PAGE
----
Micro-milling is a promising technology for micro-manufacturing of high-tech components. A deep understanding of the micro-milling process is necessary since a simple downscaling from conventional milling is impossible. In this study, the effect of the mill geometry and feed per tooth on roughness and indentation hardness of micro-machined AA6082 surfaces is analyzed. A solid carbide (SC) single-tooth end-mill (cutting edge radius 670 nm) is compared to a monocrystalline diamond (MD) end-mill (cutting edge radius 17 nm). Feed per tooth was varied by 3 μm, 8 μm and 14 μm. The machined surface roughness was analyzed microscopically, while surface strain-hardening was determined using an indentation procedure with multiple partial unload cycles. No significant feed per tooth influence on surface roughness or mechanical properties was observed within the chosen range. Tools’ cutting edge roughness is demonstrated to be the main factor influencing the surface roughness. The SC-tool machined surfaces had an average Rq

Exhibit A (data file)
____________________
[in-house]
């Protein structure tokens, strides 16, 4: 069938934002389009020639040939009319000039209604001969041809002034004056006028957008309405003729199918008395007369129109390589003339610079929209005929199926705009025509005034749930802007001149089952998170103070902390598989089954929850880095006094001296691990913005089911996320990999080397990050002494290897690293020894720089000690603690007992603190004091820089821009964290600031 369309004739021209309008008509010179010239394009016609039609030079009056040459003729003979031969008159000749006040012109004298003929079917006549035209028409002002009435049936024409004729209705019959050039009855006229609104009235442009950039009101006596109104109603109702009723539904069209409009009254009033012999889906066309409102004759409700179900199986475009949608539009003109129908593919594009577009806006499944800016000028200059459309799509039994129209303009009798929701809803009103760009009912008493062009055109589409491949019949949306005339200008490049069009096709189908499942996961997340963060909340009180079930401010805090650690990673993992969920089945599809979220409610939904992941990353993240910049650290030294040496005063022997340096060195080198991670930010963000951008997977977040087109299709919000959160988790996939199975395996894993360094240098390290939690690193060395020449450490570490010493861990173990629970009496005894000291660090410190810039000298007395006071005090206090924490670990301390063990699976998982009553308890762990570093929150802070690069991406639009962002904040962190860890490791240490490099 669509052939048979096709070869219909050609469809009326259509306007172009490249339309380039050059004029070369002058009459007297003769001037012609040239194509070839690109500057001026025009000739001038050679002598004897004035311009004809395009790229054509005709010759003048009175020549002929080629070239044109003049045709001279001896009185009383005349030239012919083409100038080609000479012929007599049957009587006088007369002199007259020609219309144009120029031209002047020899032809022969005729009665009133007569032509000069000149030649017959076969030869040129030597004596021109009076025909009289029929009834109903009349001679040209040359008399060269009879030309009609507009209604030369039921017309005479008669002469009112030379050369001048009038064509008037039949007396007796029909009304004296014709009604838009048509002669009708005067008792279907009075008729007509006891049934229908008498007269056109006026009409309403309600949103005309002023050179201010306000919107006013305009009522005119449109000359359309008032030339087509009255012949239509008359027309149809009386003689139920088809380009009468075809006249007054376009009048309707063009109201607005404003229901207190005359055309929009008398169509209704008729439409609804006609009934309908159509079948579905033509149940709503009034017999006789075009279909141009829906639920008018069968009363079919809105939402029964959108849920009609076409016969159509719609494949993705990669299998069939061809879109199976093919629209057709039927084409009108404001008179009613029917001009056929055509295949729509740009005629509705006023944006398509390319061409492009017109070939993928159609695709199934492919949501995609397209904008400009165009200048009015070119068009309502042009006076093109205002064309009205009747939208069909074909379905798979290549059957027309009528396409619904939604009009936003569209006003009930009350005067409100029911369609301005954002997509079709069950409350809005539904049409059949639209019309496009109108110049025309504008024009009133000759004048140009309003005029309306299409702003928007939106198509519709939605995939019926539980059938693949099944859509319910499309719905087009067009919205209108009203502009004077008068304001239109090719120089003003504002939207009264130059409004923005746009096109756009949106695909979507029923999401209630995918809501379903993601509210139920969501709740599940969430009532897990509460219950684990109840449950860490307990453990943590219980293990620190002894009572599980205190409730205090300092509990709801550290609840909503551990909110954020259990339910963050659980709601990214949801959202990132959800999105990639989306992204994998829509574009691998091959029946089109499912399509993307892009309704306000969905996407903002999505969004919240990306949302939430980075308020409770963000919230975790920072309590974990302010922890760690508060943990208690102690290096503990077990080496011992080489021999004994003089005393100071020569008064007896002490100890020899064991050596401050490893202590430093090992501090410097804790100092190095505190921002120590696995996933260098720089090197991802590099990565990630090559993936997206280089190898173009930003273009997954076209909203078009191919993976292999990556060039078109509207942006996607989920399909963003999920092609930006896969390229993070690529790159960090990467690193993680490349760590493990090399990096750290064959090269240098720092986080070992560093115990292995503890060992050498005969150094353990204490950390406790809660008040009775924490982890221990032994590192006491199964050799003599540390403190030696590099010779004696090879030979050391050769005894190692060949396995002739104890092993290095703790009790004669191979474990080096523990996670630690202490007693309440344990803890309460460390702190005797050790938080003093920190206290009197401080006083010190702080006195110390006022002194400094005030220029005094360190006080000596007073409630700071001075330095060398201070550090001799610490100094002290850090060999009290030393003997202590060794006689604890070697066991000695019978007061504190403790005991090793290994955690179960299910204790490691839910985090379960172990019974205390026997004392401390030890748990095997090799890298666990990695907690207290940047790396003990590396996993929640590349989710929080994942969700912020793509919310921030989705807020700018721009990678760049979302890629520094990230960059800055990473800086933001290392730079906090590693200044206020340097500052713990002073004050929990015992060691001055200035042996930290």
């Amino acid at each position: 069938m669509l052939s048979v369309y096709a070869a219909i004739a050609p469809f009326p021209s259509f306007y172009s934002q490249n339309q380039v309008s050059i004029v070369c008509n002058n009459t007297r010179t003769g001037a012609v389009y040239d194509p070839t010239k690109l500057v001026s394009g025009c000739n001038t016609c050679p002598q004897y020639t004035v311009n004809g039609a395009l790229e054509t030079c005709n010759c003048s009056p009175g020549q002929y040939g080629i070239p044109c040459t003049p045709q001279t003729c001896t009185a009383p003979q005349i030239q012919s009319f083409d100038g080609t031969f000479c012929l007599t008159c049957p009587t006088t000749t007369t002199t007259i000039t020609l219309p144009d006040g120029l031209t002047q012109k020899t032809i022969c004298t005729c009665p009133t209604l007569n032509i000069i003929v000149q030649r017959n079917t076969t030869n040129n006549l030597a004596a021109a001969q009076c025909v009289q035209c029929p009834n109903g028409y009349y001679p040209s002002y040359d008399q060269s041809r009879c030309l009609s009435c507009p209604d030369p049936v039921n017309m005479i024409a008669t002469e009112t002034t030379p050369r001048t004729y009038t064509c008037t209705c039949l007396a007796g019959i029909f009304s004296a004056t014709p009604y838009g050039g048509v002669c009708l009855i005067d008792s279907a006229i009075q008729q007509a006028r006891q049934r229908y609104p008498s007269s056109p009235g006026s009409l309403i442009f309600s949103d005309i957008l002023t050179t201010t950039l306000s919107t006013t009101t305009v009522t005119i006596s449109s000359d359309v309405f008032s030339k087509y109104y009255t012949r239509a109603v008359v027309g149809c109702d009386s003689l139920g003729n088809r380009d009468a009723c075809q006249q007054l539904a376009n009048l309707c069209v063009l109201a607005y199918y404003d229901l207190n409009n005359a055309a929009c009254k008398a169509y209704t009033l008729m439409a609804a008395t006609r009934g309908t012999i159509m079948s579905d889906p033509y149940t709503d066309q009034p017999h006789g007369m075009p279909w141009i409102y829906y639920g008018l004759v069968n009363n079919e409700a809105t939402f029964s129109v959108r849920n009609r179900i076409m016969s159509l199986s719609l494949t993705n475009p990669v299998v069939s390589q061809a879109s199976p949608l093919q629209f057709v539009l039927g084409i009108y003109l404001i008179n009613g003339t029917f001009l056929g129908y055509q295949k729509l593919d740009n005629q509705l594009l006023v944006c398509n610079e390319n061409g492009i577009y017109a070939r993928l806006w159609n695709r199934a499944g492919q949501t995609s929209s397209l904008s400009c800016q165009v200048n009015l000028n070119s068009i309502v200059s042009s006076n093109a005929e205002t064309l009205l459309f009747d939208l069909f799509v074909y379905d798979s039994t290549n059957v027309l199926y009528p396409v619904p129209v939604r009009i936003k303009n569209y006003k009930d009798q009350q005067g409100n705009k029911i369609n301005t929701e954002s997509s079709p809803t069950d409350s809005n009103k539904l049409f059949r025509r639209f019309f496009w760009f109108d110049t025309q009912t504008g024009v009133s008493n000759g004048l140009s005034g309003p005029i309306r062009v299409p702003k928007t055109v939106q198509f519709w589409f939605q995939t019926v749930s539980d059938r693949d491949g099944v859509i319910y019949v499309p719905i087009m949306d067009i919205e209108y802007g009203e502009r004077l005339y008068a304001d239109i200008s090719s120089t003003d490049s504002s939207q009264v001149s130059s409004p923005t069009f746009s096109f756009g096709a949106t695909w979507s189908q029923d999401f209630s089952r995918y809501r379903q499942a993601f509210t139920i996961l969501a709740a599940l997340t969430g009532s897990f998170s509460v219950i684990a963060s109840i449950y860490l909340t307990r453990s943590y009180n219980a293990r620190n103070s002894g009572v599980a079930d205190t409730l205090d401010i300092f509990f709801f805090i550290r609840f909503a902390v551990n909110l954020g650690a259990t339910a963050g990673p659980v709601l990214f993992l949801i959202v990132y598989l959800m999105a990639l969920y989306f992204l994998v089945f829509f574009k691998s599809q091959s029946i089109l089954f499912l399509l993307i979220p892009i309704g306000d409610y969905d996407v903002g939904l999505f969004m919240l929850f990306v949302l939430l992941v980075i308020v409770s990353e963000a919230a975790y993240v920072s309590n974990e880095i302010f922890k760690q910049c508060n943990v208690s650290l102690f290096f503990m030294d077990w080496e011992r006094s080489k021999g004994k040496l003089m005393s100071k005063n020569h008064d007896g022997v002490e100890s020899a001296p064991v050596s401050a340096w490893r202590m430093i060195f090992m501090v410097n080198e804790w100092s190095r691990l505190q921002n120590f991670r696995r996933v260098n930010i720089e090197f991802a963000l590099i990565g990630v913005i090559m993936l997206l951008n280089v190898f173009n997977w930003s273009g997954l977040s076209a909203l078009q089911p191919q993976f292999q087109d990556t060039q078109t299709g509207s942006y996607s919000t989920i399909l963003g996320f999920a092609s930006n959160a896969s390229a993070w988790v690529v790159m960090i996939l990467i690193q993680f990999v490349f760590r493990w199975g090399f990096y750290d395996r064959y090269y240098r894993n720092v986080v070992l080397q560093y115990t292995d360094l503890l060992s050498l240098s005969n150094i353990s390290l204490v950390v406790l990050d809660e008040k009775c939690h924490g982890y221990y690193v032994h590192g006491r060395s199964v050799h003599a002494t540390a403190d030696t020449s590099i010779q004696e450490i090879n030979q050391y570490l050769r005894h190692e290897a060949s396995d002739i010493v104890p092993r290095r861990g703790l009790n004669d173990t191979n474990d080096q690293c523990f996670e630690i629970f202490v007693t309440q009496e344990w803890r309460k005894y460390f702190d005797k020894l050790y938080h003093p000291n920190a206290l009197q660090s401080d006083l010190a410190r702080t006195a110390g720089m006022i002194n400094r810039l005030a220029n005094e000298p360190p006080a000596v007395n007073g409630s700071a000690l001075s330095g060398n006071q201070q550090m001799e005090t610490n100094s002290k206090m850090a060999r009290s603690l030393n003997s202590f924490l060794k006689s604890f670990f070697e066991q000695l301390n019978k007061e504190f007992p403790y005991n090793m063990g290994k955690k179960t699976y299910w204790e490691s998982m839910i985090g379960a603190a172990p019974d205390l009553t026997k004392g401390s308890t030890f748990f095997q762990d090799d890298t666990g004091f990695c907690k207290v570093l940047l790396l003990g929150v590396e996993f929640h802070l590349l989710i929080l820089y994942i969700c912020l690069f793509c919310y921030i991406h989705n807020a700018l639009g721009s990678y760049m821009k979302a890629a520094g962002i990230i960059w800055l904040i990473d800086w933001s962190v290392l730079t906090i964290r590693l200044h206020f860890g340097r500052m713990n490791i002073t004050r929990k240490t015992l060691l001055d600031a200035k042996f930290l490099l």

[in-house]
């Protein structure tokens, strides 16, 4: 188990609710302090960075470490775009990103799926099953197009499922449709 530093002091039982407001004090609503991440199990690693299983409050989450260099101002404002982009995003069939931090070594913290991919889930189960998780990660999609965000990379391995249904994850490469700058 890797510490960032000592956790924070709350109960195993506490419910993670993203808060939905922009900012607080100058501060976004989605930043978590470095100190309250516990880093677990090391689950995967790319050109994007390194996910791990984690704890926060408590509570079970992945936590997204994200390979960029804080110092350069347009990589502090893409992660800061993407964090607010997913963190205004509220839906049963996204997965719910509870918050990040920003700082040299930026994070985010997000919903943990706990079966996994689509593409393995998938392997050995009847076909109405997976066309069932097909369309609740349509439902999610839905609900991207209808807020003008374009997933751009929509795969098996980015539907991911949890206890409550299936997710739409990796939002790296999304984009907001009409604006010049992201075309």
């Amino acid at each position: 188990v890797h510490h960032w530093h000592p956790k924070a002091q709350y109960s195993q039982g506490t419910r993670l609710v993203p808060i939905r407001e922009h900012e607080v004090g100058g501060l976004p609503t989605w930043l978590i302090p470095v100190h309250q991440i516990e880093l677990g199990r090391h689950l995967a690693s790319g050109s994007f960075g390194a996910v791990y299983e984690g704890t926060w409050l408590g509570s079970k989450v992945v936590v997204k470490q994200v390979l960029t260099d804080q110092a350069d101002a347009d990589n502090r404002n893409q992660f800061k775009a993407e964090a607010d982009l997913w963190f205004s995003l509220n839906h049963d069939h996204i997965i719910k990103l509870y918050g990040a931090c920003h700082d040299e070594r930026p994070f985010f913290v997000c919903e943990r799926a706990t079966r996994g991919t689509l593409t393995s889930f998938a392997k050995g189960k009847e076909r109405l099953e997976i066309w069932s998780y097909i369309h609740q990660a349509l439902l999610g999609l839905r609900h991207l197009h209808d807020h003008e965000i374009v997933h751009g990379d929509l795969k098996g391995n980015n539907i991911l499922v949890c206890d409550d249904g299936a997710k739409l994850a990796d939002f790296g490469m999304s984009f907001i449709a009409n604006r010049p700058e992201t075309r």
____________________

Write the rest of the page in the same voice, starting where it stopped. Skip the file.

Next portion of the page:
= 119 nm, while the MD-tool machined surfaces reached Rq
= 26 nm. Surface strain-hardening is influenced mainly by the cutting edge radius (size-effect). For surfaces produced with the SC-tool, depth of the strain-hardened zone is higher than 200 nm and the hardness increases up to 160% compared to bulk. MD-tool produced a thinner strain-hardened zone of max. 60 nm while the hardness increased up to 125% at the surface. These findings are especially important for the high-precision manufacturing of measurement technology modules for the terahertz range.
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